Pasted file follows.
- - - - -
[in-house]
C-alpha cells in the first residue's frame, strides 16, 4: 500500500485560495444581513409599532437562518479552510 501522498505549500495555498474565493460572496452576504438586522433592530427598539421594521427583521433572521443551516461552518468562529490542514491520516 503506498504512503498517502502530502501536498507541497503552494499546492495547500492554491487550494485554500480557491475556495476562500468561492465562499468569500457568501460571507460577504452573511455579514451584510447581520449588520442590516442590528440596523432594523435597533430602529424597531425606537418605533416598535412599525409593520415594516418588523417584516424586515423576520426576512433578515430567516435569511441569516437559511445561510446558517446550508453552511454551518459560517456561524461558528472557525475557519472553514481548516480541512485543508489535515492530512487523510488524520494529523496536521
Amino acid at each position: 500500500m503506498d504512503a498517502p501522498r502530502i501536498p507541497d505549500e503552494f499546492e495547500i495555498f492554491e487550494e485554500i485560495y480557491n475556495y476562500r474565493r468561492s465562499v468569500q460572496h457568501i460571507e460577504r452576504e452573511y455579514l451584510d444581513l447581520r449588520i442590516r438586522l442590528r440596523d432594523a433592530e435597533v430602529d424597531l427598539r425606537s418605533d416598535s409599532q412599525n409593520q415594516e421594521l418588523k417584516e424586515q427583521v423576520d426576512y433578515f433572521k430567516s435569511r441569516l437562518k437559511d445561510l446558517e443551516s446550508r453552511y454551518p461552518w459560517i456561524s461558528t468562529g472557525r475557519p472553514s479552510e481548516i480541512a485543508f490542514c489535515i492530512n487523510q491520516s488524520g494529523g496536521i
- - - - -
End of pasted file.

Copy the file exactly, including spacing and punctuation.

[in-house]
C-alpha cells in the first residue's frame, strides 16, 4: 500500500485560495444581513409599532437562518479552510 501522498505549500495555498474565493460572496452576504438586522433592530427598539421594521427583521433572521443551516461552518468562529490542514491520516 503506498504512503498517502502530502501536498507541497503552494499546492495547500492554491487550494485554500480557491475556495476562500468561492465562499468569500457568501460571507460577504452573511455579514451584510447581520449588520442590516442590528440596523432594523435597533430602529424597531425606537418605533416598535412599525409593520415594516418588523417584516424586515423576520426576512433578515430567516435569511441569516437559511445561510446558517446550508453552511454551518459560517456561524461558528472557525475557519472553514481548516480541512485543508489535515492530512487523510488524520494529523496536521
Amino acid at each position: 500500500m503506498d504512503a498517502p501522498r502530502i501536498p507541497d505549500e503552494f499546492e495547500i495555498f492554491e487550494e485554500i485560495y480557491n475556495y476562500r474565493r468561492s465562499v468569500q460572496h457568501i460571507e460577504r452576504e452573511y455579514l451584510d444581513l447581520r449588520i442590516r438586522l442590528r440596523d432594523a433592530e435597533v430602529d424597531l427598539r425606537s418605533d416598535s409599532q412599525n409593520q415594516e421594521l418588523k417584516e424586515q427583521v423576520d426576512y433578515f433572521k430567516s435569511r441569516l437562518k437559511d445561510l446558517e443551516s446550508r453552511y454551518p461552518w459560517i456561524s461558528t468562529g472557525r475557519p472553514s479552510e481548516i480541512a485543508f490542514c489535515i492530512n487523510q491520516s488524520g494529523g496536521i